How to Become an ICE Agent in Nebraska

In 2010, the population of illegal immigrants in Nebraska was estimated to be 45,000.  Given that the state had a population of fewer than 1.9 million in 2010, illegal immigrants comprised nearly 2.5% of Nebraska’s population that year.

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Part of the mission of the Immigration and Customs Enforcement (ICE) agency in Nebraska is to arrest illegal aliens who have committed crimes.  Violent gang members are among those most frequently targeted. In 2009, ICE agents in Lincoln and Omaha were involved in the arrest of 36 gang members or gang associates.  Sixty-nine firearms were seized that were intended to reach drug cartel members in Mexico.  This included 14 assault rifles and a sniper rifle.

Becoming an ICE Agent in Nebraska

The activities of ICE special agents in Nebraska contribute to US security with an international reach.  ICE rigorously screens those who seek careers as criminal investigators, or special agents, for the agency.

Veterans and LEOs – ICE is eager to recruit veterans, and in some cases, being a veteran can exempt one from the requirement that applicants be no older than 36.  Having a background in law enforcement or investigating criminal activities can help to substitute for some of the educational requirements for applicants.

Educational Requirements – Applicants are required to either have obtained a bachelor’s degree that meets certain criteria or to have attended graduate school for at least a year.  Qualifications from a bachelor’s degree include ranking in the top third of the class, having been elected to a national honor society, or having a B in all courses or a B+ in their major.  This can be for all of the courses taken or those taken in the final two years.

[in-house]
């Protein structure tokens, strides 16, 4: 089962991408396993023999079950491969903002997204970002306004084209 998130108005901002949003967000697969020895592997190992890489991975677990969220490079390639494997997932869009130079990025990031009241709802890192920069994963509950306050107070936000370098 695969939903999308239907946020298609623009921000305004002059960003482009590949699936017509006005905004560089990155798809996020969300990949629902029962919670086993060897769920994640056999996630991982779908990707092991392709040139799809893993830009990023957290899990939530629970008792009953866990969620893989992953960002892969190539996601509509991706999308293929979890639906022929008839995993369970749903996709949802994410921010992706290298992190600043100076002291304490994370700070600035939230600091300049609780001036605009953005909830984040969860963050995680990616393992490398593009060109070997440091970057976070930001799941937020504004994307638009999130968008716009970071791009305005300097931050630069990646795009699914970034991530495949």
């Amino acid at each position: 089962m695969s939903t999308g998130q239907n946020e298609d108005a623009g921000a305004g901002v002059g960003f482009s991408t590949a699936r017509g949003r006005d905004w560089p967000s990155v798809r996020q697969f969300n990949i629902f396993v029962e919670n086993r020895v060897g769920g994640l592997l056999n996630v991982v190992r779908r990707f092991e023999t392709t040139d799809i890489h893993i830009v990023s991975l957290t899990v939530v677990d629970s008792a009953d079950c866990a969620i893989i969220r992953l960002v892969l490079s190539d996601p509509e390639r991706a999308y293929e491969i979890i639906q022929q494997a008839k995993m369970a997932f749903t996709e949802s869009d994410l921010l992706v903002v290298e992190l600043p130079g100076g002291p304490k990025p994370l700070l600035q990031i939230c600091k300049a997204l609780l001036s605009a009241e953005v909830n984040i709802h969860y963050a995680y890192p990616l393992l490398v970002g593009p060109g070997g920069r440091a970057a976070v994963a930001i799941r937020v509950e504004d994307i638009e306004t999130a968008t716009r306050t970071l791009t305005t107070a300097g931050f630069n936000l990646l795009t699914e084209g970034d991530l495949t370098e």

Training at the FLEC – Recruits who have passed their background check learn how to become ICE agents by spending 22 weeks at the Federal Law Enforcement Center in Brunswick, Georgia.  This paid training includes learning to use firearms, rigorous physical conditioning, and academic coursework.

ICE and Biometric Checks

Part of an ICE agent’s job involves detecting illegal aliens who have broken the law, so they can be deported.  A new biometric program was first implemented in Nebraska in 2010 before going nationwide in 2013.  It combines fingerprint checks from the following databases:

  • Department of Justice IAFIS (Integrated Automatic Fingerprint Identification System)
  • Department of Homeland Security IDENT (Automated Biometric Identification System)

This combined system enables authorities to detect when those arrested are criminal aliens.

High Profile ICE Operations in Nebraska

Special agents in Nebraska have taken part in a number of operations to disrupt criminal activities in the state.  Some of their successes from recent years are described below.

Stopping Child Pornographers – Since the nationwide initiative Operation Predator started in 2003, ICE agents have arrested over 140 Nebraskan individuals for their involvement with child pornography.  A former youth softball coach received a five-year federal prison sentence in 2008 for having subscribed to child porn websites.

Deportation of a Fugitive Murderer – ICE special agents were involved with their counterparts in ICE’s Enforcement and Removal Operations and the US Marshals Service in arresting a fugitive Croatian who had been convicted of murder in 2003.  The individual was identified from an INTERPOL warrant, and he was deported in 2011.

Stopping a Business Owner from Employing Illegal Aliens – Agents from ICE worked with the IRS and the Department of Labor to bring the owner of a sprinkler company in Omaha to justice in 2008.  The man had knowingly employed at least 26 illegal aliens.  In addition, he had cashed customer checks to avoid federal requirements that transactions of $10,000 or more be reported.

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